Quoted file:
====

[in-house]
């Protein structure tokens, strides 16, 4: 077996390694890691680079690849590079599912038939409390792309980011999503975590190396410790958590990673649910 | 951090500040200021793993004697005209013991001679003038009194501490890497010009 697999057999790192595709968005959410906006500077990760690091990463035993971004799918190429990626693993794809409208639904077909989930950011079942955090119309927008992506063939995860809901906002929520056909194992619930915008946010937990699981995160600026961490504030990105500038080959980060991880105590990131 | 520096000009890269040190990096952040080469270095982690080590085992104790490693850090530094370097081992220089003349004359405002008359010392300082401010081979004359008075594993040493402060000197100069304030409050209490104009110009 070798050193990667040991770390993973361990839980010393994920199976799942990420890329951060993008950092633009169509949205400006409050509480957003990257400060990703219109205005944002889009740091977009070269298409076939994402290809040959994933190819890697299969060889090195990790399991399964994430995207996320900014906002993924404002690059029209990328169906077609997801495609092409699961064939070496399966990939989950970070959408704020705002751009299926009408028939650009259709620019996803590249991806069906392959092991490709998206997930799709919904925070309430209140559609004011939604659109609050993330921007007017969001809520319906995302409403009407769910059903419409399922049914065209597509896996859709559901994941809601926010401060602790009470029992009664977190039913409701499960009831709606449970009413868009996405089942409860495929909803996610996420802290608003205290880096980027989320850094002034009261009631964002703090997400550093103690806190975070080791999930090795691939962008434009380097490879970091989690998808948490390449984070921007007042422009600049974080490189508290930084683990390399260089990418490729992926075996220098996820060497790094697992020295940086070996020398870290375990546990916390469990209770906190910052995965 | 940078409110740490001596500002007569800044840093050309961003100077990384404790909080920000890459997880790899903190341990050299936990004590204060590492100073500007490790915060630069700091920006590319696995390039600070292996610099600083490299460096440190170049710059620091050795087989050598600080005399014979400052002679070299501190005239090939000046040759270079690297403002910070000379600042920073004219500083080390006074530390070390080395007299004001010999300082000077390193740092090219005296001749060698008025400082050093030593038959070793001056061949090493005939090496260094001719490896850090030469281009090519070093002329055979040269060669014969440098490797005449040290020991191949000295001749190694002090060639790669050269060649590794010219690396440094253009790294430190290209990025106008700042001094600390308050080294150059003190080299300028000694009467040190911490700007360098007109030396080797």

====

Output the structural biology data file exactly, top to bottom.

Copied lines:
[in-house]
């Protein structure tokens, strides 16, 4: 077996390694890691680079690849590079599912038939409390792309980011999503975590190396410790958590990673649910 | 951090500040200021793993004697005209013991001679003038009194501490890497010009 697999057999790192595709968005959410906006500077990760690091990463035993971004799918190429990626693993794809409208639904077909989930950011079942955090119309927008992506063939995860809901906002929520056909194992619930915008946010937990699981995160600026961490504030990105500038080959980060991880105590990131 | 520096000009890269040190990096952040080469270095982690080590085992104790490693850090530094370097081992220089003349004359405002008359010392300082401010081979004359008075594993040493402060000197100069304030409050209490104009110009 070798050193990667040991770390993973361990839980010393994920199976799942990420890329951060993008950092633009169509949205400006409050509480957003990257400060990703219109205005944002889009740091977009070269298409076939994402290809040959994933190819890697299969060889090195990790399991399964994430995207996320900014906002993924404002690059029209990328169906077609997801495609092409699961064939070496399966990939989950970070959408704020705002751009299926009408028939650009259709620019996803590249991806069906392959092991490709998206997930799709919904925070309430209140559609004011939604659109609050993330921007007017969001809520319906995302409403009407769910059903419409399922049914065209597509896996859709559901994941809601926010401060602790009470029992009664977190039913409701499960009831709606449970009413868009996405089942409860495929909803996610996420802290608003205290880096980027989320850094002034009261009631964002703090997400550093103690806190975070080791999930090795691939962008434009380097490879970091989690998808948490390449984070921007007042422009600049974080490189508290930084683990390399260089990418490729992926075996220098996820060497790094697992020295940086070996020398870290375990546990916390469990209770906190910052995965 | 940078409110740490001596500002007569800044840093050309961003100077990384404790909080920000890459997880790899903190341990050299936990004590204060590492100073500007490790915060630069700091920006590319696995390039600070292996610099600083490299460096440190170049710059620091050795087989050598600080005399014979400052002679070299501190005239090939000046040759270079690297403002910070000379600042920073004219500083080390006074530390070390080395007299004001010999300082000077390193740092090219005296001749060698008025400082050093030593038959070793001056061949090493005939090496260094001719490896850090030469281009090519070093002329055979040269060669014969440098490797005449040290020991191949000295001749190694002090060639790669050269060649590794010219690396440094253009790294430190290209990025106008700042001094600390308050080294150059003190080299300028000694009467040190911490700007360098007109030396080797």